Bynum’s contract becomes fully guaranteed Tuesday afternoon at 5:00pm EST, so there is still time to complete a deal, but all parties involved would like such a transaction to happen sooner rather than later to allow time for everything to clear. Sometimes that process can take up to 48 hours.
And as time continues to run out, there is still very little that we know for sure. You’ll gain that much from Cavaliers insider Sam Amico’s recent tweet:
— Sam Amico (@SamAmicoFSO) January 6, 2014
While all the excitement surrounding this deal, which has captured our attention for the majority of the last two weeks is great, ESPN’s Bill Simmons believes that if a deal is not completed tonight, the Cavs will end up waiving Bynum on Tuesday, putting him on the open market.
Hearing the Cavs plan on waiving Bynum to save 6m barring a last-second miracle offer tonight. They can’t get anything half-decent for him.
— Bill Simmons (@BillSimmons) January 6, 2014
A deal is still more than possible, though. The Cavaliers have just finished up a home game against the Indiana Pacers in which it was reported that Cavs’ GM, Chris Grant, and the majority of the front office, were not sitting in their usual seats and were behind closed doors. Take that for what it’s worth, but it has led Amico to believe that talks have entered a serious stage.
— Sam Amico (@SamAmicoFSO) January 5, 2014
While there are several different depictions of what is going on behind closed doors, it is largely believed that Cleveland and LA are trying to strike a deal centering around Bynum and Gasol. The problem is that LA is holding firm that an asset of value (a 1st round draft pick or a young talent such as Dion Waiters) must be included.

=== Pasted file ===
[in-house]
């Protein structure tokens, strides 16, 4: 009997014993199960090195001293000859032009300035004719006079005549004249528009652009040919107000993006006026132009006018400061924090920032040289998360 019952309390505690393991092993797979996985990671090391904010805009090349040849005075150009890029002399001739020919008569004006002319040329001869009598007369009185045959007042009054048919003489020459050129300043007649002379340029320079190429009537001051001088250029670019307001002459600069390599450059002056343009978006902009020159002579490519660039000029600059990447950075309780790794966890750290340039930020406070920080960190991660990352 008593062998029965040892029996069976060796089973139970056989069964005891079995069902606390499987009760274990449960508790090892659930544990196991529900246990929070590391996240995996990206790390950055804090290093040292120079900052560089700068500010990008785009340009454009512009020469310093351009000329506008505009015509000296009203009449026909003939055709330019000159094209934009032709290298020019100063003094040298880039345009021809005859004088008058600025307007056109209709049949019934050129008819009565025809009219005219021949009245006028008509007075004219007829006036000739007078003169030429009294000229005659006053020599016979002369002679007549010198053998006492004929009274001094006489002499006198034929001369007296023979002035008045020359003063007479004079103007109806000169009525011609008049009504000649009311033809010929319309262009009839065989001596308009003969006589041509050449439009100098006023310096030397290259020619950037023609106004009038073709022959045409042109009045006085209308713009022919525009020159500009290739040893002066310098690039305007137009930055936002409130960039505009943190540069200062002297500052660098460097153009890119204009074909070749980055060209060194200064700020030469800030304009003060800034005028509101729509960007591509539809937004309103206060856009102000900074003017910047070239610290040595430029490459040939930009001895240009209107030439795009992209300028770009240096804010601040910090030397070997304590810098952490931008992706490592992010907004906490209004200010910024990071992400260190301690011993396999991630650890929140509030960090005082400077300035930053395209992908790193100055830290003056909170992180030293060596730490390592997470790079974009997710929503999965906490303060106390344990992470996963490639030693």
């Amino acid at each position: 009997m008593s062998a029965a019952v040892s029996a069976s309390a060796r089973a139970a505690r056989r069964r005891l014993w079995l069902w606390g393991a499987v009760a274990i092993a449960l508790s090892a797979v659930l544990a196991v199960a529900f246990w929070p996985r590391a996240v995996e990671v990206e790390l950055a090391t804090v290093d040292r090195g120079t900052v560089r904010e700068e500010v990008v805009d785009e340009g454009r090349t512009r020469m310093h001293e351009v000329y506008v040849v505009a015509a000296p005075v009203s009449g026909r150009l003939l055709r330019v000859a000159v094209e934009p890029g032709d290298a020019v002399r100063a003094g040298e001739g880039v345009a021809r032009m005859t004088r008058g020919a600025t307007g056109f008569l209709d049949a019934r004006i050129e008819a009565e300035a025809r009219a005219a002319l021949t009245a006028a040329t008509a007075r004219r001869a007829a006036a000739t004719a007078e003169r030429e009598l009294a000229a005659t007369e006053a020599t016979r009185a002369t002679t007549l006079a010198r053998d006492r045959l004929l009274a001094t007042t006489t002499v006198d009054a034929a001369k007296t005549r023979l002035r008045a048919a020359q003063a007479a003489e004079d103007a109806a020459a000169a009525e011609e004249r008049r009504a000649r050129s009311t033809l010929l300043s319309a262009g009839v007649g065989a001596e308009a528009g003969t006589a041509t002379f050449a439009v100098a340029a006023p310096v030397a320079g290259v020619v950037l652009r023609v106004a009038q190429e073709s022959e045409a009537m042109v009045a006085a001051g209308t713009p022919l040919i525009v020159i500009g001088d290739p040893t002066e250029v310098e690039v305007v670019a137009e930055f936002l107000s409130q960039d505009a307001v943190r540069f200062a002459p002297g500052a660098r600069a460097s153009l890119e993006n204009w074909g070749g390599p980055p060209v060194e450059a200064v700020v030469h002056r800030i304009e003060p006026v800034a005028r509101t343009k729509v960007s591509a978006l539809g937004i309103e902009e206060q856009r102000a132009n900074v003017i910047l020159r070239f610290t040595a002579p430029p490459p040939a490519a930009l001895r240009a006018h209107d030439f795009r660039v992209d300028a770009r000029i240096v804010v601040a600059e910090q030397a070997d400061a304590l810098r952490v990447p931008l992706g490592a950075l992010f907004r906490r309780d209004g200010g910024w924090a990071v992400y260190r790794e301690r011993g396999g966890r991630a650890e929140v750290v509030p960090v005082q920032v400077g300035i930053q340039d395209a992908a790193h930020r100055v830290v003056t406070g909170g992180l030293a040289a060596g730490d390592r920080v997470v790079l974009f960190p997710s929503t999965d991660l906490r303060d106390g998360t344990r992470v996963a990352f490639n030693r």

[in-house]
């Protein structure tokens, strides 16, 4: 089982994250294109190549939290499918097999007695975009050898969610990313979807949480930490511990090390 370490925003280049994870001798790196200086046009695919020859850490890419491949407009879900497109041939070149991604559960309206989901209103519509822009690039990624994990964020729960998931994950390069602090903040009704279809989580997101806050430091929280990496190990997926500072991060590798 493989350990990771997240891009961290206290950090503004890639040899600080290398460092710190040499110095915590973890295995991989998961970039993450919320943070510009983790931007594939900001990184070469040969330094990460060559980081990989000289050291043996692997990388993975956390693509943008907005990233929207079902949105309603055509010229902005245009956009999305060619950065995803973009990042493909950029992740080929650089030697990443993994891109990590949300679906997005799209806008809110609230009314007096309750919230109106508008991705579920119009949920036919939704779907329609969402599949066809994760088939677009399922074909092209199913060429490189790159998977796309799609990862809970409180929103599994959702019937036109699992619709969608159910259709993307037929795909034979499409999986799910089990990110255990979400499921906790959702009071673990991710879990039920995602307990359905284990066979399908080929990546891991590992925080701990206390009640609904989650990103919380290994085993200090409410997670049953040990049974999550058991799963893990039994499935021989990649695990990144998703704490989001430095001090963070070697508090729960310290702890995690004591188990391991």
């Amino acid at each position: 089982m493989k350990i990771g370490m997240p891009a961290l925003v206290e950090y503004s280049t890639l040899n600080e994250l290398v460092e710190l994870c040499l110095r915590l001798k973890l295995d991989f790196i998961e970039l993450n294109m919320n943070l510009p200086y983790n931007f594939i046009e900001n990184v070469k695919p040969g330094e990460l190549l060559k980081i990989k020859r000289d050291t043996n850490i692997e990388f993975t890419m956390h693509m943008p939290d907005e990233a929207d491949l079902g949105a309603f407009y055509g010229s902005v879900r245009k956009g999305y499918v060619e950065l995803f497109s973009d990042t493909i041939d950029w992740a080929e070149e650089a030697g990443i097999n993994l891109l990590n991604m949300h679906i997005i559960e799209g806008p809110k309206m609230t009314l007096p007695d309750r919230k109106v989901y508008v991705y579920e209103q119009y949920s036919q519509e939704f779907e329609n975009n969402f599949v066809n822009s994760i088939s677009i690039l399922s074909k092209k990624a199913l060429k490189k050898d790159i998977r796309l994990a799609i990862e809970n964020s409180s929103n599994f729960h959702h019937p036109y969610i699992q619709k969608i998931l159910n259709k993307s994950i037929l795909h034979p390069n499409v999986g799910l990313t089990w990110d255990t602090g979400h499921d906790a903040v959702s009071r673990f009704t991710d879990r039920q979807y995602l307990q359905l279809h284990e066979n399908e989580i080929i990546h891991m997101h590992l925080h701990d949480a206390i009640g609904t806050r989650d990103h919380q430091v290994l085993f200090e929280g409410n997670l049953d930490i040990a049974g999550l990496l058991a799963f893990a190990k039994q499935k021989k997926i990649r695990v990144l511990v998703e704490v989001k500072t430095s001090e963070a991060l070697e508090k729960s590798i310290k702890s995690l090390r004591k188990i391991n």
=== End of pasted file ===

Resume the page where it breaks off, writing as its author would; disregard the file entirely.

Sources said the Cavs are trying to get a trade finalized by the evening. The proposed deal would send Bynum’s contract to the Lakers for Gasol. The Cavs would have to include another player for salary-cap purposes, and that is where the talks get sticky, sources indicated.
Despite what Mitch Kupchak believes, neither scenario is realistic, especially when dealing with the Chris Grant and the Cavaliers. While Waiters has shouldered his fair share of criticism since being selected No. 4 overall last year by Cleveland, he has been lighting it up off the bench this season. He’s averaging 15.3 points a game on the season on 38 percent shooting from deep and over 16 a game since he moved to the bench early in the season, embracing his “super-sub” role.
Because he and Kyrie Irving have not shown the ability to play well together, other GM’s around the league believe he is “available,” but unless Cleveland is getting back a second star in the deal (and Pau Gasol is no longer that), they are not giving up on Waiters.
So by process of elimination, it does not appear Cleveland and LA will be able to shake this stalemate unless a third team becomes involved, or Cleveland decides to send Bynum to Utah in exchange or Richard Jefferson. This seems to be plan B.
Will Kupchak or Grant blink first? That much is yet to be determined. Both parties seem to believe they are negotiating from a position of leverage, and in ways, they are.
The Grizzlies, Thunder and Bulls have also been mentioned in various reports, but none seem to carry much weight at this particular moment.
While time is running out on one of these deals, don’t rule out the possibility that Cleveland holds on to Bynum, swallowing the $6 million and dangling him at the trade deadline in February or before the NBA Draft in June.
Would you put it past Dan Gilbert to pay Bynum to stay home over letting him help Miami win a third straight NBA championship?
Not one bit.